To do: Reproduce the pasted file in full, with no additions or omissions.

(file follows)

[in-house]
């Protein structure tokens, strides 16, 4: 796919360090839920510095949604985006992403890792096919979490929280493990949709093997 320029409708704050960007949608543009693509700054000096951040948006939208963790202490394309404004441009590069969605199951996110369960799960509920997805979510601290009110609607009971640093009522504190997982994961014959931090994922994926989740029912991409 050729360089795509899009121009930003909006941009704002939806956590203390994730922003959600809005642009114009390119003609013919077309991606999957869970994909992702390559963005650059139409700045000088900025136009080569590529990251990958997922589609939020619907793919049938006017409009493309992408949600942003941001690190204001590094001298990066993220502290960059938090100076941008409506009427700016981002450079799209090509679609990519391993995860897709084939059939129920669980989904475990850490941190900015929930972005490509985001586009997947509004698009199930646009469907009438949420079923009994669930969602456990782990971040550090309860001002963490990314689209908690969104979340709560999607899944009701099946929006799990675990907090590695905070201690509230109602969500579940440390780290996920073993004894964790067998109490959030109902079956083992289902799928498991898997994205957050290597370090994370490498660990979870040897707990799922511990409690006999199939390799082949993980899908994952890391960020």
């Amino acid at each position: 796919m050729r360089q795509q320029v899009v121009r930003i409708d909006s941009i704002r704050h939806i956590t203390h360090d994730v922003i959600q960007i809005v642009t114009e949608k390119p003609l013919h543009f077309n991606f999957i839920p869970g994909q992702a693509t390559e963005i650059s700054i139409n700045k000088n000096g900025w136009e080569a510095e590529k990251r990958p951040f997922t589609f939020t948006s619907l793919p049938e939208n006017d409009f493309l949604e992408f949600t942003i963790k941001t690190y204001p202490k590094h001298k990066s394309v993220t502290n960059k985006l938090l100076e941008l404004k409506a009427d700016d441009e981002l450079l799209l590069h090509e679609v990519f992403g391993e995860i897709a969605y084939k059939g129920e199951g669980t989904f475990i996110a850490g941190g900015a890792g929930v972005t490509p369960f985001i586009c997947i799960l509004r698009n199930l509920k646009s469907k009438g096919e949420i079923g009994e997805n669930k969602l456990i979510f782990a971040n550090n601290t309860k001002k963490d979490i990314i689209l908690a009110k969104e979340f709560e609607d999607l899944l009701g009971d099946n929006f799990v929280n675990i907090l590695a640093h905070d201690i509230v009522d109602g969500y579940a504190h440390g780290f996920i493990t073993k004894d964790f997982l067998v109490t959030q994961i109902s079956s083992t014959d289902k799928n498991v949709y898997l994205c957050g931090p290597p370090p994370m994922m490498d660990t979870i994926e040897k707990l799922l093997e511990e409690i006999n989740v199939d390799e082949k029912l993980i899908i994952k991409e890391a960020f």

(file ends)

[in-house]
């Protein structure tokens, strides 16, 4: 796919360090839920510095949604985006992403890792096919979490929280493990949709093997 320029409708704050960007949608543009693509700054000096951040948006939208963790202490394309404004441009590069969605199951996110369960799960509920997805979510601290009110609607009971640093009522504190997982994961014959931090994922994926989740029912991409 050729360089795509899009121009930003909006941009704002939806956590203390994730922003959600809005642009114009390119003609013919077309991606999957869970994909992702390559963005650059139409700045000088900025136009080569590529990251990958997922589609939020619907793919049938006017409009493309992408949600942003941001690190204001590094001298990066993220502290960059938090100076941008409506009427700016981002450079799209090509679609990519391993995860897709084939059939129920669980989904475990850490941190900015929930972005490509985001586009997947509004698009199930646009469907009438949420079923009994669930969602456990782990971040550090309860001002963490990314689209908690969104979340709560999607899944009701099946929006799990675990907090590695905070201690509230109602969500579940440390780290996920073993004894964790067998109490959030109902079956083992289902799928498991898997994205957050290597370090994370490498660990979870040897707990799922511990409690006999199939390799082949993980899908994952890391960020």
């Amino acid at each position: 796919m050729r360089q795509q320029v899009v121009r930003i409708d909006s941009i704002r704050h939806i956590t203390h360090d994730v922003i959600q960007i809005v642009t114009e949608k390119p003609l013919h543009f077309n991606f999957i839920p869970g994909q992702a693509t390559e963005i650059s700054i139409n700045k000088n000096g900025w136009e080569a510095e590529k990251r990958p951040f997922t589609f939020t948006s619907l793919p049938e939208n006017d409009f493309l949604e992408f949600t942003i963790k941001t690190y204001p202490k590094h001298k990066s394309v993220t502290n960059k985006l938090l100076e941008l404004k409506a009427d700016d441009e981002l450079l799209l590069h090509e679609v990519f992403g391993e995860i897709a969605y084939k059939g129920e199951g669980t989904f475990i996110a850490g941190g900015a890792g929930v972005t490509p369960f985001i586009c997947i799960l509004r698009n199930l509920k646009s469907k009438g096919e949420i079923g009994e997805n669930k969602l456990i979510f782990a971040n550090n601290t309860k001002k963490d979490i990314i689209l908690a009110k969104e979340f709560e609607d999607l899944l009701g009971d099946n929006f799990v929280n675990i907090l590695a640093h905070d201690i509230v009522d109602g969500y579940a504190h440390g780290f996920i493990t073993k004894d964790f997982l067998v109490t959030q994961i109902s079956s083992t014959d289902k799928n498991v949709y898997l994205c957050g931090p290597p370090p994370m994922m490498d660990t979870i994926e040897k707990l799922l093997e511990e409690i006999n989740v199939d390799e082949k029912l993980i899908i994952k991409e890391a960020f």